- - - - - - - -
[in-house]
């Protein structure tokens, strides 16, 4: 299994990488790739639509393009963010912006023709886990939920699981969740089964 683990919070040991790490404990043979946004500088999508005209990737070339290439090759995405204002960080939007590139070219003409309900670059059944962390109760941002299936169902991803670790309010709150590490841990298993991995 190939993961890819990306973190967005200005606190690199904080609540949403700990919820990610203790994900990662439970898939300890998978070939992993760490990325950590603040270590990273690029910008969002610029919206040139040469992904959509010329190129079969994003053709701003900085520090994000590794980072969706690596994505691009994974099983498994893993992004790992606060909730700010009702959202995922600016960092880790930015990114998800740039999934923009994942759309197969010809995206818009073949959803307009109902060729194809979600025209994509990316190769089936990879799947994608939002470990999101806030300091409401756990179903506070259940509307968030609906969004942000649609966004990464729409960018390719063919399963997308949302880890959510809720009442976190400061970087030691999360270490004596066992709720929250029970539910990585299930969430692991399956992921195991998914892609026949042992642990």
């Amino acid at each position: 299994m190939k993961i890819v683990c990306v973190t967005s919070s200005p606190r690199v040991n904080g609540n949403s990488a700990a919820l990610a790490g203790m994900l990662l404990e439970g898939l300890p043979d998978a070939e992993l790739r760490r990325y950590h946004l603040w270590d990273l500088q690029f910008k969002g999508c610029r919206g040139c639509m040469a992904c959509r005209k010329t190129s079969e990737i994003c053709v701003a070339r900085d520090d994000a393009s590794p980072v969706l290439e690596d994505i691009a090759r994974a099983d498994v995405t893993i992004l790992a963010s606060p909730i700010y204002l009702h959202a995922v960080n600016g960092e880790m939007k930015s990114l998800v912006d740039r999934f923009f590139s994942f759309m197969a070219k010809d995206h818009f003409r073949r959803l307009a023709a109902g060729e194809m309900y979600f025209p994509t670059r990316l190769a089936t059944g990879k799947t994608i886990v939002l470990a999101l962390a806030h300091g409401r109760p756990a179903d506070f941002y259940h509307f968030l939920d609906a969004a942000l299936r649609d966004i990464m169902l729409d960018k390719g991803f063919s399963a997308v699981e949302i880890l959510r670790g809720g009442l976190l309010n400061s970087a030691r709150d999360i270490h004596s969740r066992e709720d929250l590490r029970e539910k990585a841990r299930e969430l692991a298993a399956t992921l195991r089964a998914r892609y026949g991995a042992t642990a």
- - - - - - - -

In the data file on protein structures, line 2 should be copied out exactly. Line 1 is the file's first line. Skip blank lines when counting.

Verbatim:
């Protein structure tokens, strides 16, 4: 299994990488790739639509393009963010912006023709886990939920699981969740089964 683990919070040991790490404990043979946004500088999508005209990737070339290439090759995405204002960080939007590139070219003409309900670059059944962390109760941002299936169902991803670790309010709150590490841990298993991995 190939993961890819990306973190967005200005606190690199904080609540949403700990919820990610203790994900990662439970898939300890998978070939992993760490990325950590603040270590990273690029910008969002610029919206040139040469992904959509010329190129079969994003053709701003900085520090994000590794980072969706690596994505691009994974099983498994893993992004790992606060909730700010009702959202995922600016960092880790930015990114998800740039999934923009994942759309197969010809995206818009073949959803307009109902060729194809979600025209994509990316190769089936990879799947994608939002470990999101806030300091409401756990179903506070259940509307968030609906969004942000649609966004990464729409960018390719063919399963997308949302880890959510809720009442976190400061970087030691999360270490004596066992709720929250029970539910990585299930969430692991399956992921195991998914892609026949042992642990």